Looking for information about contractor tax? Then follow this simple guide to paying tax as your own limited company.
Everyone knows that the most tax efficient way of contracting or freelancing is through a limited company. By registering your own limited company the only contractor tax you will pay are Limited Company Taxes and Personal Taxes.
If functioning through a limited company correctly, you will be saving a lot of money even when paying these taxes while being eligible to claim back a wide range of expenses outside of IR35.
Within a limited company, the contractor tax comes in form of a 20% corporation tax which applies to limited companies earning under £300,000 in overall profits. However, your expenses come out of your overall profit and are not taxed, which is why claiming expenses is such an important part of being a contractor.
National Insurance Contributions
As part of contractor tax, your limited company is required to pay 13.8% on any salary paid to an employee over the amount of a hundred and thirty pounds a week. And that includes paying your own salary from the limited company which you are the owner of.
Fortunately, contractors are registered upon Value Added Tax (VAT) on a Flat Rate Scheme. This type of contractor tax scheme was bought in to simplify VAT for smaller companies and businesses, charging 20% on all invoices and then paying the HMRC back at a lesser rate.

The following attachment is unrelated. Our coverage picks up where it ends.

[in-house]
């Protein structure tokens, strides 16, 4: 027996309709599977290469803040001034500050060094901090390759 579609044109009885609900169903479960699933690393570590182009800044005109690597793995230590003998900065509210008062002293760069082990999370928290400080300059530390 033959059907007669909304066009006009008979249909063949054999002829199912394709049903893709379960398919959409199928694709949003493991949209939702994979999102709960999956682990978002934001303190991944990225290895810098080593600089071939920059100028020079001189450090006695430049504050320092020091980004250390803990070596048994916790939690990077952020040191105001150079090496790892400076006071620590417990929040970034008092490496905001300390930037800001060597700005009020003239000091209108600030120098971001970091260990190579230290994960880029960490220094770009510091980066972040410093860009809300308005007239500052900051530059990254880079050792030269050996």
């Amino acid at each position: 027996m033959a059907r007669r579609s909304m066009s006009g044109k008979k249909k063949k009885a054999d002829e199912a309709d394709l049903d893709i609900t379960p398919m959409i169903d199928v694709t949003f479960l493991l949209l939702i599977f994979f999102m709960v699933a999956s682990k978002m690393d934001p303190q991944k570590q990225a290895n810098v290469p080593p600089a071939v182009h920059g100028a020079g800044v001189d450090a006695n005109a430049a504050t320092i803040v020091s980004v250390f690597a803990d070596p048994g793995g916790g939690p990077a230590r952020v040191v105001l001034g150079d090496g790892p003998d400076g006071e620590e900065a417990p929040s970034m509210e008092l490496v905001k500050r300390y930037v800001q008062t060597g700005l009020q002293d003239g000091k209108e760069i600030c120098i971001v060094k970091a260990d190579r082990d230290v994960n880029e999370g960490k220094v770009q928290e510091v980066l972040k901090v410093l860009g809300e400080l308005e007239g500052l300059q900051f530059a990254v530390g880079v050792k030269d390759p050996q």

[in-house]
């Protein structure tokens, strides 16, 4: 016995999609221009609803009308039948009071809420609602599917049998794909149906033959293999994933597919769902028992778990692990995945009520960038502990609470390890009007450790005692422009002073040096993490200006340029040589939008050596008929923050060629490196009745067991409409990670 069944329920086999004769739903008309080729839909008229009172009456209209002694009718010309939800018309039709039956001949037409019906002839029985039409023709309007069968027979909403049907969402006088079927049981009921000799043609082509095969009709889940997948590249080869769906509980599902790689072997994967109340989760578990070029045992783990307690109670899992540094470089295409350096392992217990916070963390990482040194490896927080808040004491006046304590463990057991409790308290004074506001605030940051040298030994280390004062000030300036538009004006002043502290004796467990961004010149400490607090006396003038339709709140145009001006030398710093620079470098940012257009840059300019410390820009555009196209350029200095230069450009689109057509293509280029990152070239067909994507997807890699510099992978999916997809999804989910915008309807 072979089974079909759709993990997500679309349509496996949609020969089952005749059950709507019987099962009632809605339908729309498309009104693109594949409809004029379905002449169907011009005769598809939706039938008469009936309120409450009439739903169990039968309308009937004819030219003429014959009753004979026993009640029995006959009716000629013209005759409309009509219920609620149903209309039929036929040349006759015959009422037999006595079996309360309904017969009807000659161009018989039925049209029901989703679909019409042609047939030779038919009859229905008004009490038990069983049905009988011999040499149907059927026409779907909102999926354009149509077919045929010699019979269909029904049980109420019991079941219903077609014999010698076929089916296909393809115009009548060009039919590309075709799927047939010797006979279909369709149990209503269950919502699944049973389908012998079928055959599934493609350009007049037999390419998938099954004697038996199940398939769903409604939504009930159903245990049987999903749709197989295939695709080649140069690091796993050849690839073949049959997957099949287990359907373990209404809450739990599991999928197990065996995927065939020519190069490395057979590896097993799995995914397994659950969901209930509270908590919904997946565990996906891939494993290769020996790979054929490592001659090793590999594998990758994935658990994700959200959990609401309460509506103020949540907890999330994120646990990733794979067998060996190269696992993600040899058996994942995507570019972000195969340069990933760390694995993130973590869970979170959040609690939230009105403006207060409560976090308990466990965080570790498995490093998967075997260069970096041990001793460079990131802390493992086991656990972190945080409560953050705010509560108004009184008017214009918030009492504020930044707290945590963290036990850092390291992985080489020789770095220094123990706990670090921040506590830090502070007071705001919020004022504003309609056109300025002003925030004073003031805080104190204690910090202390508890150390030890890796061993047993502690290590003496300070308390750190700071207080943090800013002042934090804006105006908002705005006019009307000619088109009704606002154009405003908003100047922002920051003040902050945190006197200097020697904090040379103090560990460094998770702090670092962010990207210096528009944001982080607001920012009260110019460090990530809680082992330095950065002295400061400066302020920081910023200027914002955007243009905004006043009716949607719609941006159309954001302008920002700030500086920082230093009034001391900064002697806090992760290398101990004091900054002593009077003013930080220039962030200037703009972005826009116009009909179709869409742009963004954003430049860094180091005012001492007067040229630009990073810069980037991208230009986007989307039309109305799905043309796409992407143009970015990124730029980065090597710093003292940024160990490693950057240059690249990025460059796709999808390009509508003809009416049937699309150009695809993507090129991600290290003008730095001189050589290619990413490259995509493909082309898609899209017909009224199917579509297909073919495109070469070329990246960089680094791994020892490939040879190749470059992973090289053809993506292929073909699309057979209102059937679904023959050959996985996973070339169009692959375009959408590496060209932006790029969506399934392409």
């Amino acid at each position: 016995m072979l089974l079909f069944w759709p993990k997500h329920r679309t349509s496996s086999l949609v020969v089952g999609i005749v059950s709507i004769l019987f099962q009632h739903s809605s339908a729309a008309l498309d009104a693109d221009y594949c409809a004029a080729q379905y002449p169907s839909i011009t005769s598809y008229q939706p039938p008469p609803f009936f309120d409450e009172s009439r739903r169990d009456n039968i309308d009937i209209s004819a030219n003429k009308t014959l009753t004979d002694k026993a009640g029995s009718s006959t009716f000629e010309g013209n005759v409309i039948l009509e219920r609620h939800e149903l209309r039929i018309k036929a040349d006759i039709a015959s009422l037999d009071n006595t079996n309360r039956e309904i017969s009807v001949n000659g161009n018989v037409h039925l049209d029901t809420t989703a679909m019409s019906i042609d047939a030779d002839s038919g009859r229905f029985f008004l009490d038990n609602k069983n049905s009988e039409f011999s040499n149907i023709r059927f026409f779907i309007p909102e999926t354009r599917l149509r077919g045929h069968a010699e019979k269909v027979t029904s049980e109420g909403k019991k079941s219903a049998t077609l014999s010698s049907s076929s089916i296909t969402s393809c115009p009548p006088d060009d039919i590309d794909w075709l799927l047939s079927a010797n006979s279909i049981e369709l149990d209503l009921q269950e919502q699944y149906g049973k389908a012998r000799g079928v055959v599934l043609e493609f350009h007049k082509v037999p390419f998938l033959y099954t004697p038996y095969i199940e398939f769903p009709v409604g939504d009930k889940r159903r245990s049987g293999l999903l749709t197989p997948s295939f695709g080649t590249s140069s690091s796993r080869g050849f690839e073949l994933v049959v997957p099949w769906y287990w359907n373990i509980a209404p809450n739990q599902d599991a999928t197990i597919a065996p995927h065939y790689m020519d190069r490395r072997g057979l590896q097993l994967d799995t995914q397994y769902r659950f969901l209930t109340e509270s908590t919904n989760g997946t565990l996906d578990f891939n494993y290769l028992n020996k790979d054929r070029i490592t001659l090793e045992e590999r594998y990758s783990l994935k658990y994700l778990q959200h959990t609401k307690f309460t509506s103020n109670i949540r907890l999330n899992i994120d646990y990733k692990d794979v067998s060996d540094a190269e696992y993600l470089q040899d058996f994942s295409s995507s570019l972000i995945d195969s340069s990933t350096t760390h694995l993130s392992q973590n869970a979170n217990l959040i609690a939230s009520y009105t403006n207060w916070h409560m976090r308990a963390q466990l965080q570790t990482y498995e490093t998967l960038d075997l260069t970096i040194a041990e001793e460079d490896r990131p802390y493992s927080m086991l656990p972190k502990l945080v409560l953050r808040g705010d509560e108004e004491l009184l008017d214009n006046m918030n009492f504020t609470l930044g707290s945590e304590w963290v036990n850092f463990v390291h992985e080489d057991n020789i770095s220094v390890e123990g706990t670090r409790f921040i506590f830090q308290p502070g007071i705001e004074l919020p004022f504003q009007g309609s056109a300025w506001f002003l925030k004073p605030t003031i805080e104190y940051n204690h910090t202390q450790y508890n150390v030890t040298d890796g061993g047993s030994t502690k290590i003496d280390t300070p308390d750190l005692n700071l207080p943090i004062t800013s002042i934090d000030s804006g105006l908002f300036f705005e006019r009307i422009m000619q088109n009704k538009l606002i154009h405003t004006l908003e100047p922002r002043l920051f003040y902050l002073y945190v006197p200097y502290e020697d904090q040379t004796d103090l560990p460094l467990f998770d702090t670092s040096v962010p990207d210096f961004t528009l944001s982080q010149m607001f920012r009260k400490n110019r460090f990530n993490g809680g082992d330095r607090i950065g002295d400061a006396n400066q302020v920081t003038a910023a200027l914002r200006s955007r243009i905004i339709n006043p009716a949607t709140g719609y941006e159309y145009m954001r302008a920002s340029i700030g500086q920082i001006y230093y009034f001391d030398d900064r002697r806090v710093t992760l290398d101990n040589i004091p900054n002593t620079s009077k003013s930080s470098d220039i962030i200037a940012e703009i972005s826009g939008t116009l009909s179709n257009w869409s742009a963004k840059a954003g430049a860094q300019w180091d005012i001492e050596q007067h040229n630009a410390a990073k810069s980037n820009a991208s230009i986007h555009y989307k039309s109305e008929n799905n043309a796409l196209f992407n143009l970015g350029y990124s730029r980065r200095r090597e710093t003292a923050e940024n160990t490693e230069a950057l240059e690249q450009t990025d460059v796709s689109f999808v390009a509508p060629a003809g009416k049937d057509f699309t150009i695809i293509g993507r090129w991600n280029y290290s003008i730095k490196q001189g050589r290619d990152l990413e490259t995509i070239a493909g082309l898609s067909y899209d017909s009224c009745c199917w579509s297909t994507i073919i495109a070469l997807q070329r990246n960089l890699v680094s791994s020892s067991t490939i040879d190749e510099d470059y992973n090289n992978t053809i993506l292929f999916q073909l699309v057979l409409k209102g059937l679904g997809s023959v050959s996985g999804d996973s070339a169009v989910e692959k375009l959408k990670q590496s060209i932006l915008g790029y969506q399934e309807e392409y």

PAYE and Income Tax
When contracting, income tax is directly deducted from your earnings as though you were employed by another company. However, there are different thresholds for income tax, so be sure to check up on the amount that you should be paying.
Employee’s National Insurance Contribution
And finally, if you receive payment and benefits from your own limited company, you will also be required to pay Employee’s National Insurance Contribution. So you get taxed for as an employer paying yourself from your own limited company and then you pay tax for receiving a salary as an employee of your own limited company.
As always, seek the advice of an accountant to help you with crucial dates of payment and to ensure that this does not place you inside IR35.